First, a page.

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I have a strong hormonal cycle and it's affecting my relationship.

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jessie09642 asks:

Thanks so much for such a useful and honest site, it's a big help figuring this stuff out. I am 19 and in my first serious relationship. I seem to have a strong hormonal cycle, my body changes a lot from week to week. I have tried my best to explain this to my boyfriend, but he doesn't understand how things that feel good to me one day might not feel like anything, or hurt me, the next. For instance, he likes to squeeze and massage my breasts - sometimes I love this, but sometimes (usually before my period is due) it hurts so much I have to ask him to stop. Also, I'm usually really wet, but for a week or so after my period sometimes I don't really get wet no matter how turned on I am. He thinks I'm confused about what I like, or that if I say something hurts or I don't get wet it means he's doing something wrong or I'm not actually turned on or enjoying myself even when I am. It frustrates him that he has to ask if something feels good every time we do stuff together. Is there anything I can get him to read that might explain why this happens better than I can or in a way that he'll understand? Also, some women in my family have had problems with combined birth control pills and my doctor says I shouldn't take them, but if I took the mini pill would this stop happening so much?

Jenna replies:

Everyone is different when it comes to hormonal/menstrual cycles, and there certainly are people who experience more intense effects of physical and psychological changes throughout their cycle than others. Experiencing changes in your mood, how your body responds to different kinds of touch, and your natural lubrication are all common side effects of hormonal fluctuations throughout one’s cycle. It can definitely be hard to have those fluctuations affect your relationship and sex life, but having open communication in your relationship as well as an understanding partner can make a big difference. It's also not unusual for people not to like the same sexual things every single time they engage in sex, or to want sex at all sometimes, nor for something that felt good Tuesday not to feel so hot on Friday. People have those experiences often and we know those differences often have nothing to do with fertility or menstrual cycles at all: if nothing else, we know that because people without those cycles experience those differences in preference and desire, too.

Understanding Your Hormonal Cycle

Having an understanding of why and when these changes occur, and using that information to have an open conversation with your boyfriend might help him with his confusion and frustration. It sounds like you already have a pretty good understanding of your body, but a review of the menstrual cycle might be helpful. On the Rag: A Guide to Menstruation outlines the menstrual cycle, and how it affects you both when you are on your period and when you aren't. Another great resource is Cycle Savvy: The Smart Teen's Guide to the Mysteries of Her Body, which is a fantastic book for teens and young women.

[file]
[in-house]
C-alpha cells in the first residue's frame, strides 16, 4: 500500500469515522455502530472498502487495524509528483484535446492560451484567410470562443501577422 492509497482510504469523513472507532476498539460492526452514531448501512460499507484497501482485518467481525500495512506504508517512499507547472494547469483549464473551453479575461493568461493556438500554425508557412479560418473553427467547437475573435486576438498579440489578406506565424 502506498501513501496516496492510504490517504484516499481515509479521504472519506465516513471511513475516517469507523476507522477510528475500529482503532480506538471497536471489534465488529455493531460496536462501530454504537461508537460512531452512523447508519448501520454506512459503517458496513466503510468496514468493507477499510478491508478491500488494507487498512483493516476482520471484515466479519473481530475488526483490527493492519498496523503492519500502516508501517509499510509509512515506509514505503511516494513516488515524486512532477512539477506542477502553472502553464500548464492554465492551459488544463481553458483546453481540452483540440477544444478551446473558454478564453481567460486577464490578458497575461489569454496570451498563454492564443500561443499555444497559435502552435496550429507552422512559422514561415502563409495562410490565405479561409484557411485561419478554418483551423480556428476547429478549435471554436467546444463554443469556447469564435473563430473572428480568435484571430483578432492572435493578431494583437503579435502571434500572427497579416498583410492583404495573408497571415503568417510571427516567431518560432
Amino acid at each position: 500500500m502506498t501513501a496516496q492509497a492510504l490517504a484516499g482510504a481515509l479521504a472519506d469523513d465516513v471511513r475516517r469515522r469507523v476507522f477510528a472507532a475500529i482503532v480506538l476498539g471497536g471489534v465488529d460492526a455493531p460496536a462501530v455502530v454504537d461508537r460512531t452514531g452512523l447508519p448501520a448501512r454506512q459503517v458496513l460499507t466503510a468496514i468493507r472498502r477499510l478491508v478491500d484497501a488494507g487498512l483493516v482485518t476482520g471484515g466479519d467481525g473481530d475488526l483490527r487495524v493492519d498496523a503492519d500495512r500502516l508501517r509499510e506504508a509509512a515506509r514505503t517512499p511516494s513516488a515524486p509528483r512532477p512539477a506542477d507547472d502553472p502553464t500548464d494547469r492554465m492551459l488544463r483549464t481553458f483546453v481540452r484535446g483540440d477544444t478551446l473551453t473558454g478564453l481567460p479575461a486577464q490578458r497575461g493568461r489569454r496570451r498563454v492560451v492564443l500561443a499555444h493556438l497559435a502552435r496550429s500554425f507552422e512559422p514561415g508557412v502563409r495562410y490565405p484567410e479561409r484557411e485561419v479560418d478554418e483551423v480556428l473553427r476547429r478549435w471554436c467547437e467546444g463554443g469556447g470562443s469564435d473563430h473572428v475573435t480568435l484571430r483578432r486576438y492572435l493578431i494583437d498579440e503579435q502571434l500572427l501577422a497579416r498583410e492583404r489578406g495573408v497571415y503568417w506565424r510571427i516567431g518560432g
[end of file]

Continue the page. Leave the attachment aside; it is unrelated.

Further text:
An important key to understand about menstrual cycles is that everyone is different. Not everyone has a 28-day cycle, so you will need to adapt this information to your own body. If you do not already do so, you might find tracking your period and hormonal-related symptoms to be helpful. Either by writing in a calendar or diary, or using a free online tool, tracking your period as well as when you are experiencing breast tenderness, vaginal dryness or any other symptom can help you identify where you are in your cycle and can help predict when you might experience these symptoms in future cycles. It is worth noting that this is not the same thing as tracking your fertility, which is another method of birth control called Fertility Awareness.

Talking to Your Partner

Fortunately, you have already started the conversation with your boyfriend by letting him know what does or doesn’t feel good, but it sounds like he still doesn’t fully understand that what you are experiencing is not because of him or your feelings towards him. A good place to start might be sharing this answer with him, and asking him to do some research on his own about women's bodies. A book like Our Bodies, Ourselves is one all-in-one-place reference he could start with, and he should be able to find an edition at any library.

Depending on your comfort level, if you do decide to track your cycle, you might even want to share your tracking tool with your boyfriend, to help him understand how what you are feeling is directly related to your hormones. This will also inform him of where you are in your cycle, and help him identify what might not feel as great to you at the moment.

Consent Within A Relationship

You mentioned that your partner is frustrated by having to check with you beforehand whether something feels good or not when you two are together.

Despite his frustration, incorporating consent into a relationship is really important, regardless of your hormonal cycle. People’s desires and sexual preferences can change over time, even within the same relationship. Checking in about what feels good and what one’s partner wants to do is a great communication practice. Do you also check in with your boyfriend to ensure that he feels good about your sexual activities? In addition to emphasizing the importance of consent within a relationship, using active, verbal consent better and more often yourself might reduce some of his frustration.

Sitting down with your boyfriend in a neutral location and having a face-to-face conversation with him might be a good way to approach this topic. Be a Blabbermouth! The Whys, Whats and Hows of Talking About Sex With a Partner is a great resource for having conversations that you think might not be as comfortable as you would like. Additionally, read and share Driver's Ed for the Sexual Superhighway: Navigating Consent, as well as Reciprocity, Reloaded with your boyfriend too, if you think they will be helpful. They both address consent and the idea that people are equal when it comes to sex. Communication and consent around sex don't need to be non-sexy, buzz-kill obligations. It might be that in talking, the two of you can talk about how to ask each other what you want and like sexually during sex in ways that you each find makes things feel more exciting, not less.